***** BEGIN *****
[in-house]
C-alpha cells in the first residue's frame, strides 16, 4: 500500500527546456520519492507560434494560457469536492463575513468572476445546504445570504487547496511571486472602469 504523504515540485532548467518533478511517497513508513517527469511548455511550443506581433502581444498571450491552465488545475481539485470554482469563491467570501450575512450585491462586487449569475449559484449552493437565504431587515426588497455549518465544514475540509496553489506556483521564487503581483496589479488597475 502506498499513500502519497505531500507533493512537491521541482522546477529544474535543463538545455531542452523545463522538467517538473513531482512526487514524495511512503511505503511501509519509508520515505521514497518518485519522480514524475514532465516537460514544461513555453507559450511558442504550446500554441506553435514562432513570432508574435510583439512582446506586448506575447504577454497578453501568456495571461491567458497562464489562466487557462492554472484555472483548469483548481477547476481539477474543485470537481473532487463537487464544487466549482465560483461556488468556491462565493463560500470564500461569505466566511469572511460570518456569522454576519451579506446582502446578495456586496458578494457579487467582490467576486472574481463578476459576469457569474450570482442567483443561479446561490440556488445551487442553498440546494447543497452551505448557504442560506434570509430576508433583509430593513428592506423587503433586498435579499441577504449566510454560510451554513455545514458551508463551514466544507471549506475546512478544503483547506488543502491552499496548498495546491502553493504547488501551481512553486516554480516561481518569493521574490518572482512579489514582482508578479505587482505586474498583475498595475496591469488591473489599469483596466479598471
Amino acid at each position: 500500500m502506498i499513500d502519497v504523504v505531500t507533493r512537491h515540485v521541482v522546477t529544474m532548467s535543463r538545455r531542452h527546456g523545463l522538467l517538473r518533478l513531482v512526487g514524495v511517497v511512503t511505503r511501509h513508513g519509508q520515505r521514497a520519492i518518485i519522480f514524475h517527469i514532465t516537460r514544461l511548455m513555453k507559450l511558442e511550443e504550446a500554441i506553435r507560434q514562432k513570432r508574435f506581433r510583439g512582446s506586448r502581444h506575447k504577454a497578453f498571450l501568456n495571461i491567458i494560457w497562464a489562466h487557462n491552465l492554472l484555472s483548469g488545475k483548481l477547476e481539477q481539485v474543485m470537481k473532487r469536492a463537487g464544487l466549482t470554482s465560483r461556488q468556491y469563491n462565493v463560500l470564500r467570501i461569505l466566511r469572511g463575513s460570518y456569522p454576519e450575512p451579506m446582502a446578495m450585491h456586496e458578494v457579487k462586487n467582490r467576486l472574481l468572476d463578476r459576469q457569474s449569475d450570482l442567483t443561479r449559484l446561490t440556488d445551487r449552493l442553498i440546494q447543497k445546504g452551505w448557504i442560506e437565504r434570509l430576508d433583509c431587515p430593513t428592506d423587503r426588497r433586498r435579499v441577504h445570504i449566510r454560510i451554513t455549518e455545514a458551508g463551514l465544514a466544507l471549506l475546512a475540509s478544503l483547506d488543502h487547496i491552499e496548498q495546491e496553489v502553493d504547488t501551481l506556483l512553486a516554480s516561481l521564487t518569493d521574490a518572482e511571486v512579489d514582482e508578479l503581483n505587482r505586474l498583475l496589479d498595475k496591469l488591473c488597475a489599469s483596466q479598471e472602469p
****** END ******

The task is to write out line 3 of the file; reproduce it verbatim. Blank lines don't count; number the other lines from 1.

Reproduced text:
Amino acid at each position: 500500500m502506498i499513500d502519497v504523504v505531500t507533493r512537491h515540485v521541482v522546477t529544474m532548467s535543463r538545455r531542452h527546456g523545463l522538467l517538473r518533478l513531482v512526487g514524495v511517497v511512503t511505503r511501509h513508513g519509508q520515505r521514497a520519492i518518485i519522480f514524475h517527469i514532465t516537460r514544461l511548455m513555453k507559450l511558442e511550443e504550446a500554441i506553435r507560434q514562432k513570432r508574435f506581433r510583439g512582446s506586448r502581444h506575447k504577454a497578453f498571450l501568456n495571461i491567458i494560457w497562464a489562466h487557462n491552465l492554472l484555472s483548469g488545475k483548481l477547476e481539477q481539485v474543485m470537481k473532487r469536492a463537487g464544487l466549482t470554482s465560483r461556488q468556491y469563491n462565493v463560500l470564500r467570501i461569505l466566511r469572511g463575513s460570518y456569522p454576519e450575512p451579506m446582502a446578495m450585491h456586496e458578494v457579487k462586487n467582490r467576486l472574481l468572476d463578476r459576469q457569474s449569475d450570482l442567483t443561479r449559484l446561490t440556488d445551487r449552493l442553498i440546494q447543497k445546504g452551505w448557504i442560506e437565504r434570509l430576508d433583509c431587515p430593513t428592506d423587503r426588497r433586498r435579499v441577504h445570504i449566510r454560510i451554513t455549518e455545514a458551508g463551514l465544514a466544507l471549506l475546512a475540509s478544503l483547506d488543502h487547496i491552499e496548498q495546491e496553489v502553493d504547488t501551481l506556483l512553486a516554480s516561481l521564487t518569493d521574490a518572482e511571486v512579489d514582482e508578479l503581483n505587482r505586474l498583475l496589479d498595475k496591469l488591473c488597475a489599469s483596466q479598471e472602469p